On February 10th, co-Editor-in-Chief Patrick Reilly interviewed photographer Wil Sands before he presented his recent photo exhibition, “Waiting for Mother Russia,” at the University of Chicago’s International House. In addition to covering the recent war in Ukraine, Mr. Sands has reported on a variety of social justice issues, including the prison abolition movement in Spain, the recent racial unrest in Baltimore, and, as the recipient of a 2012 grant from the Pulitzer Center on Crisis Reporting, corruption and poverty in Equatorial Guinea. This interview was made possible through the Gate’s partnership with the Global Voices Interview Series and can also be found on their website.
The Gate: You've come here for an exhibition of your photo series, “Waiting for Mother Russia,” about the conflict in Ukraine. What was the most challenging part of covering this story?
Wil Sands: The most challenging part of covering this story was probably the language, quite honestly. Given that I don't speak either Ukrainian or Russian, that makes it much more difficult to operate. Obviously with fixers and translators, you can change some of that, but just for general orientation, it's difficult to get around not speaking the language.
Gate: Before Ukraine, you covered Equatorial Guinea's political and economic challenges for the Pulitzer Center on Crisis Reporting. In his new book Blood Oil, recent Global Voices guest Leif Wenar uses that country's president, Teodoro Obiang, to illustrate the disastrous effects of the West's oil imports. Do you think ending oil exports would improve the lives of the Equatorial Guineans you met?
Sands: No. Just an outright prohibition on exports, no. I think that the process that needs to happen in Equatorial Guinea is not exclusively linked to oil. Obviously, that bolsters the regime's power, but I also think that there is the potential to use those resources for other things. I think that the international community has to be much more outspoken in their critique of the Obiang regime than they've been up until now. That would actually probably be much more effective than just a prohibition on oil exports.
Gate: Your website says that you got involved in the prison abolition movement after moving to Barcelona. Was there something about Spain's justice system that inspired you to join this movement?
Sands: Actually, I was involved in prison abolition work before I moved to Spain. In Spain, it changed somewhat, given that I was much closer to the criminal justice system because of friends that were caught up in different political repression cases. So it made this a much more personal topic.
Gate: Do Catalonian independence supporters have a harder time in the Spanish criminal justice system?
Sands: For a long time before I was a journalist, I spent a lot of time in anti-authoritarian circles and radical political circles, so actually, most of my friends didn't have anything to do with the independence movement. It had more to do with anarchist politics and anti-anarchist political repression than the independence movement.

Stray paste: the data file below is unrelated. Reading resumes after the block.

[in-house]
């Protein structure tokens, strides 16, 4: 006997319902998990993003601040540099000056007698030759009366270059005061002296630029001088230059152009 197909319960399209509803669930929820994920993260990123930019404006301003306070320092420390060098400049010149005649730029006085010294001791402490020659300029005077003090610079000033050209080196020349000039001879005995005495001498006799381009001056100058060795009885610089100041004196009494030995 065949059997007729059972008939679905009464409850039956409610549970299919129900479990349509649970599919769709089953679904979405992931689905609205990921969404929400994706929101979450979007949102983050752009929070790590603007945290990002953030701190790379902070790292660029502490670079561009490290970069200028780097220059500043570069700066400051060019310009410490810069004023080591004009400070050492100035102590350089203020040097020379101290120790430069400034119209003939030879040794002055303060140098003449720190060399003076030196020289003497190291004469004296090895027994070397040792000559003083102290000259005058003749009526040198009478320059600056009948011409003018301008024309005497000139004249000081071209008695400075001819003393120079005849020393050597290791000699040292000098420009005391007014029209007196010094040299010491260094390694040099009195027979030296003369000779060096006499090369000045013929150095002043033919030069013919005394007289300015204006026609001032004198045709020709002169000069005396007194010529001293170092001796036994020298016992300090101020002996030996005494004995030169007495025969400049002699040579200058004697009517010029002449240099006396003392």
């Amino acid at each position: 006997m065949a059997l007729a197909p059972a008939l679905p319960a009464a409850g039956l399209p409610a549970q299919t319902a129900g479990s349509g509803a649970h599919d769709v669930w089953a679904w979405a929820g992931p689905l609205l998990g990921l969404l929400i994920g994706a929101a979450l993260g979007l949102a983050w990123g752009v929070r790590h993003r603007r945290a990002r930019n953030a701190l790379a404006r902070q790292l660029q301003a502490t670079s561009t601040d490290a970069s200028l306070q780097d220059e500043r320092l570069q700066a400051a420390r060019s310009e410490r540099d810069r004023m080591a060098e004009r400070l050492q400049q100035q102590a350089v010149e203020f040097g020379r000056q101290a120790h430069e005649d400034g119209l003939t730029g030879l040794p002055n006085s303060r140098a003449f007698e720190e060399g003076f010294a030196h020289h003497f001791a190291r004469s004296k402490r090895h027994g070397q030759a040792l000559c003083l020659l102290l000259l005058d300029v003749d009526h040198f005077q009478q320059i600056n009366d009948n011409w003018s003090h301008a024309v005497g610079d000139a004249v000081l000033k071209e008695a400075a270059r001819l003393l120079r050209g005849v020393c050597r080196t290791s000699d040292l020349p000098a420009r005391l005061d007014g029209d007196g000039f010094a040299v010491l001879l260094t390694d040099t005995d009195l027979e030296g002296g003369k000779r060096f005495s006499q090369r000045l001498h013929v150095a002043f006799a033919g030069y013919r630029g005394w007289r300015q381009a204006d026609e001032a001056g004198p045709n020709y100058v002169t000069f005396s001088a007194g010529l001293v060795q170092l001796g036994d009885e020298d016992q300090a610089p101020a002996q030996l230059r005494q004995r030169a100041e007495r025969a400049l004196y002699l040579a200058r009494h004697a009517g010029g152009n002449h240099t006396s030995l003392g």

Gate: How would you compare the prison abolition movements in Spain to those here in the United States?
Sands: I think that here, it's far more advanced in terms of the development, the discourse, and the critique of the criminal justice system. I think that's in large part because of the fact that the United States is the largest incarcerator in the world and also because, as a result of that, within civil society there's been much more liberty in conversation about prison reform and prison abolition.
Gate: At this point in your career, you've covered Spain, Equatorial Guinea, Ukraine, the United States—?
Sands: I've done some work in Greece, France, and Sierra Leone. I think that's the sum of it.
Gate: So what's next for you? Do you see yourself specializing in a particular region or country anytime soon?
Sands: I'd like to keep working in Ukraine. And I'm now working on a project in West Baltimore about the murder of Freddie Gray and the protests and riots that erupted afterwards. That's a long-term project, and quite honestly right now, that's my focus. I’m between that and eventually, at some point, getting back to Ukraine. Eastern Europe is definitely a part of the world that I'd like to concentrate on in the future. And I'd also like to work more in the United States because I haven't been here in a long, long time. Visually, it's great to work in a place where you understand the context.
Gate: In the journalism you have done, which picture or scene do you remember the most?
Sands: Each story has its own special place for your artistic or journalistic development. I'm obviously right now most invested in the work that I'm doing in Baltimore, and it's the first time I actually feel like the work that I'm doing is potentially having its own impact on the broader discourse around racial inequity and police violence.
The image featured in this article was taken by Mstyslav Chernov. The original image can be found here.